Who is your hero and why? It’s funny because we all have people we consider to be strong inspirations for various reasons. We should all surround ourselves with people who are doing amazing things and who we aspire to be. But a ‘hero’ is someone who touches us in a deeply emotional way and who we can credit for shaping us into the person we are. That person for me is my grandfather. Now there are those in my life who would tell you I have put my grandfather on a pedestal. I’m not sure that is true. People put on pedestals are worshipped, most times undeservedly, by those who have put blinders on to the not-so-wonderful things that person has done (or neglected to do). I wasn’t like that with my grandfather. There were things in his past before I was born, and even during the times I was in his life, that he wasn’t proud of. However, he never harped on those things, felt sorry for himself or blamed anyone for any of his short-comings or bad decisions. He owned them and learned from them. Without getting into too much detail here, I had a very rough childhood. My brother and I were exposed to a tremendous amount of abuse, neglect and exposure to substance abuse from my mother (Grandpa’s daughter). Perhaps because of that, he felt a sense of responsibility to ensure that neither of us ended up on the same path. My grandfather was tough on me, but I needed it. He instilled self-worth, self-esteem and self-confidence in me that I hadn’t had before. He never got angry with me for making mistakes (and I made some loo-loos, trust me), but guided me to learn from them and move on. He gave me the loving support I needed to become who I am today. He was that silent cheering squad in everything I did. His constant reminder to me whenever I’d face adversity or failure was, “I am proud of whatever you choose to become. You can be a garbage girl, as long as you are the best damn garbage girl out there.” I am not a garbage girl, although some of the jobs I’ve had may fall into that category, but I think he’d be proud of who I am today, and how hard I’ve worked to get here. He is my hero because he was there, and I still feel his support to this day.
What book do you think everyone should read? I am a book geek so I am very well read in many different genres (you should see my book shelves!). I am a huge fan of Maya Angelou. She was one of the most gifted, deeply spirited and wisest women I have ever known. What I loved about her above all else was that she was never afraid to speak her mind on any subject, regardless of what others thought. She was the model of what every girl and woman should aspire to be: strong, courageous, perseverant, confident and inspiring. Her readings, books and sayings have gotten me through many a tough time. And she went through hard times and made bad decisions, like any of the rest of us. The difference is, unlike a lot of people, she learned from those bad decisions and hard times and used them as a way to come to a better place. Although I’d recommend any of her books for different reasons and where a person is in his or her life, “Letter To My Daughter” hit really close to home for me, especially being a mom of three girls. All girls and women, as well as the men who love them, should read this book.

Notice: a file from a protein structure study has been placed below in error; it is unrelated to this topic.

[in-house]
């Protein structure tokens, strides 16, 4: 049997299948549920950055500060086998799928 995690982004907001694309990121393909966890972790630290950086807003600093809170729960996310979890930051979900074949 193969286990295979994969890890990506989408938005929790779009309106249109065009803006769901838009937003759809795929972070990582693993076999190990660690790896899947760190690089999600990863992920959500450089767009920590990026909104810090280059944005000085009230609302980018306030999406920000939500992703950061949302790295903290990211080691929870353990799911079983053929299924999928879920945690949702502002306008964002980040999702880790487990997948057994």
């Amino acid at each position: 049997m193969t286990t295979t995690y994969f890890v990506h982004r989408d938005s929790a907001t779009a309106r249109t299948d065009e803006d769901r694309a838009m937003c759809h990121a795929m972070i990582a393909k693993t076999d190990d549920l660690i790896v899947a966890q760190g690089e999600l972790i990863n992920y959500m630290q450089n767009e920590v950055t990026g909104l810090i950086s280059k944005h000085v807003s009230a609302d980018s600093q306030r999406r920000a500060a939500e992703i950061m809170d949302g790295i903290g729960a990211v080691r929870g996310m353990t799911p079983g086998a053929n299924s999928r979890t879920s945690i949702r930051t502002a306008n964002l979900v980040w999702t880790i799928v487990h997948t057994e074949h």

What kind of world ruler would you be? This probably would mean nothing to those who are not avid Walking Dead fans, however, I see myself as being the sort of ruler that King Ezekiel is. He is wise, but welcomes insight from those around him. He is fair, but ensures there are consequences for not following rules or bringing harm to others. He is strong, but has no fear in being vulnerable or showing/sharing his emotions. He is aware of what is going on around his kingdom, right and wrong, and ensures that those he is responsible for understand his or her position in the world. He doesn’t expect anything from anyone that he is not willing to undertake himself. He strives for equality, peace, awareness and knowledge as well as instills a strong sense of self-reliance, self-respect and empathy towards others in all those who follow him. Plus he’s got a white tiger for a pet. How cool isthat?